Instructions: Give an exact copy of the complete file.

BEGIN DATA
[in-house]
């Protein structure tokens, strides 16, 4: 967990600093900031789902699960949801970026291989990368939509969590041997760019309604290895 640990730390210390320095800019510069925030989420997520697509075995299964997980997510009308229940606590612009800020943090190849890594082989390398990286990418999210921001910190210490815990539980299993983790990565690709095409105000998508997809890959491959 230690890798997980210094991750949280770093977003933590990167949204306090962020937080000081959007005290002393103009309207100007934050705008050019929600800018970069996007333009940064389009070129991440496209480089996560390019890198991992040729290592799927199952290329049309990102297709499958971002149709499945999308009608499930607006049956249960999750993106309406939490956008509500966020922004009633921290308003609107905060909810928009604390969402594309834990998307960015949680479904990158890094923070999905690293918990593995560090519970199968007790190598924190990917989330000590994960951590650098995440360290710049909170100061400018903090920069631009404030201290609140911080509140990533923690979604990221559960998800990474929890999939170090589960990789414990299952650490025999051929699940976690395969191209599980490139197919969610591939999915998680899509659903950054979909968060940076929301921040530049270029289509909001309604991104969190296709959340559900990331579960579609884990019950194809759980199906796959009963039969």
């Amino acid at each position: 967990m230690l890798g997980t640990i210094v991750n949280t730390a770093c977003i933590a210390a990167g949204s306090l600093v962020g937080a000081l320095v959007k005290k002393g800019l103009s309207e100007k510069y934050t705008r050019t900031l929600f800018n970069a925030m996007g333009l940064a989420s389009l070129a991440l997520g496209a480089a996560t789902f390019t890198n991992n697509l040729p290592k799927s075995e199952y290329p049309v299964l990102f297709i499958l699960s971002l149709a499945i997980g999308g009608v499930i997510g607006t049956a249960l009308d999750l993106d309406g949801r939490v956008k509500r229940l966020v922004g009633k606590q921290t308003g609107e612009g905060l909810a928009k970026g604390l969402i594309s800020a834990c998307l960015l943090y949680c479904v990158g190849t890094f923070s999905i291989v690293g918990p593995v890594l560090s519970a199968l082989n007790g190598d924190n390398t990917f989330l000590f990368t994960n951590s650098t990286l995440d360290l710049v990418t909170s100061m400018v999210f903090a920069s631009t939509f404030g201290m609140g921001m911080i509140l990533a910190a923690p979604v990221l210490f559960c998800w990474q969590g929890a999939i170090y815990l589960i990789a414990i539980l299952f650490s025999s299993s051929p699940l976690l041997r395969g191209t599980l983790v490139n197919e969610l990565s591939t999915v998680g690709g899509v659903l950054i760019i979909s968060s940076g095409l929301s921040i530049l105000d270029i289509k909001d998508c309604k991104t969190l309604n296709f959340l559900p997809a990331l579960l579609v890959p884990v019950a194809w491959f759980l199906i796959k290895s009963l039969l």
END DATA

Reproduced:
[in-house]
């Protein structure tokens, strides 16, 4: 967990600093900031789902699960949801970026291989990368939509969590041997760019309604290895 640990730390210390320095800019510069925030989420997520697509075995299964997980997510009308229940606590612009800020943090190849890594082989390398990286990418999210921001910190210490815990539980299993983790990565690709095409105000998508997809890959491959 230690890798997980210094991750949280770093977003933590990167949204306090962020937080000081959007005290002393103009309207100007934050705008050019929600800018970069996007333009940064389009070129991440496209480089996560390019890198991992040729290592799927199952290329049309990102297709499958971002149709499945999308009608499930607006049956249960999750993106309406939490956008509500966020922004009633921290308003609107905060909810928009604390969402594309834990998307960015949680479904990158890094923070999905690293918990593995560090519970199968007790190598924190990917989330000590994960951590650098995440360290710049909170100061400018903090920069631009404030201290609140911080509140990533923690979604990221559960998800990474929890999939170090589960990789414990299952650490025999051929699940976690395969191209599980490139197919969610591939999915998680899509659903950054979909968060940076929301921040530049270029289509909001309604991104969190296709959340559900990331579960579609884990019950194809759980199906796959009963039969």
């Amino acid at each position: 967990m230690l890798g997980t640990i210094v991750n949280t730390a770093c977003i933590a210390a990167g949204s306090l600093v962020g937080a000081l320095v959007k005290k002393g800019l103009s309207e100007k510069y934050t705008r050019t900031l929600f800018n970069a925030m996007g333009l940064a989420s389009l070129a991440l997520g496209a480089a996560t789902f390019t890198n991992n697509l040729p290592k799927s075995e199952y290329p049309v299964l990102f297709i499958l699960s971002l149709a499945i997980g999308g009608v499930i997510g607006t049956a249960l009308d999750l993106d309406g949801r939490v956008k509500r229940l966020v922004g009633k606590q921290t308003g609107e612009g905060l909810a928009k970026g604390l969402i594309s800020a834990c998307l960015l943090y949680c479904v990158g190849t890094f923070s999905i291989v690293g918990p593995v890594l560090s519970a199968l082989n007790g190598d924190n390398t990917f989330l000590f990368t994960n951590s650098t990286l995440d360290l710049v990418t909170s100061m400018v999210f903090a920069s631009t939509f404030g201290m609140g921001m911080i509140l990533a910190a923690p979604v990221l210490f559960c998800w990474q969590g929890a999939i170090y815990l589960i990789a414990i539980l299952f650490s025999s299993s051929p699940l976690l041997r395969g191209t599980l983790v490139n197919e969610l990565s591939t999915v998680g690709g899509v659903l950054i760019i979909s968060s940076g095409l929301s921040i530049l105000d270029i289509k909001d998508c309604k991104t969190l309604n296709f959340l559900p997809a990331l579960l579609v890959p884990v019950a194809w491959f759980l199906i796959k290895s009963l039969l």